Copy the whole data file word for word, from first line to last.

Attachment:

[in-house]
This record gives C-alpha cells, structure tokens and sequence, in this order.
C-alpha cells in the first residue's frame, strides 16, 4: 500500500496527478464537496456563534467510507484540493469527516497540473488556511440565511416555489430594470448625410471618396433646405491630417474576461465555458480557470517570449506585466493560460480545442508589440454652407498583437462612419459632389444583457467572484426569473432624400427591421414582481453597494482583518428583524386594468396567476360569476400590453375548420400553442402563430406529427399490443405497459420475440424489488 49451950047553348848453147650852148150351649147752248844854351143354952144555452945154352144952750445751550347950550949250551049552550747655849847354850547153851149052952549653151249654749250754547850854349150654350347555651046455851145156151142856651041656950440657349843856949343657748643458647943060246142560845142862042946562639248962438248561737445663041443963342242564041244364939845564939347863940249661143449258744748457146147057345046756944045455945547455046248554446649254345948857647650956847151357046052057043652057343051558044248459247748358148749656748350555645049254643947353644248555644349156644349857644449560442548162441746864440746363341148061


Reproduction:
[in-house]
This record gives C-alpha cells, structure tokens and sequence, in this order.
C-alpha cells in the first residue's frame, strides 16, 4: 500500500496527478464537496456563534467510507484540493469527516497540473488556511440565511416555489430594470448625410471618396433646405491630417474576461465555458480557470517570449506585466493560460480545442508589440454652407498583437462612419459632389444583457467572484426569473432624400427591421414582481453597494482583518428583524386594468396567476360569476400590453375548420400553442402563430406529427399490443405497459420475440424489488 49451950047553348848453147650852148150351649147752248844854351143354952144555452945154352144952750445751550347950550949250551049552550747655849847354850547153851149052952549653151249654749250754547850854349150654350347555651046455851145156151142856651041656950440657349843856949343657748643458647943060246142560845142862042946562639248962438248561737445663041443963342242564041244364939845564939347863940249661143449258744748457146147057345046756944045455945547455046248554446649254345948857647650956847151357046052057043652057343051558044248459247748358148749656748350555645049254643947353644248555644349156644349857644449560442548162441746864440746363341148061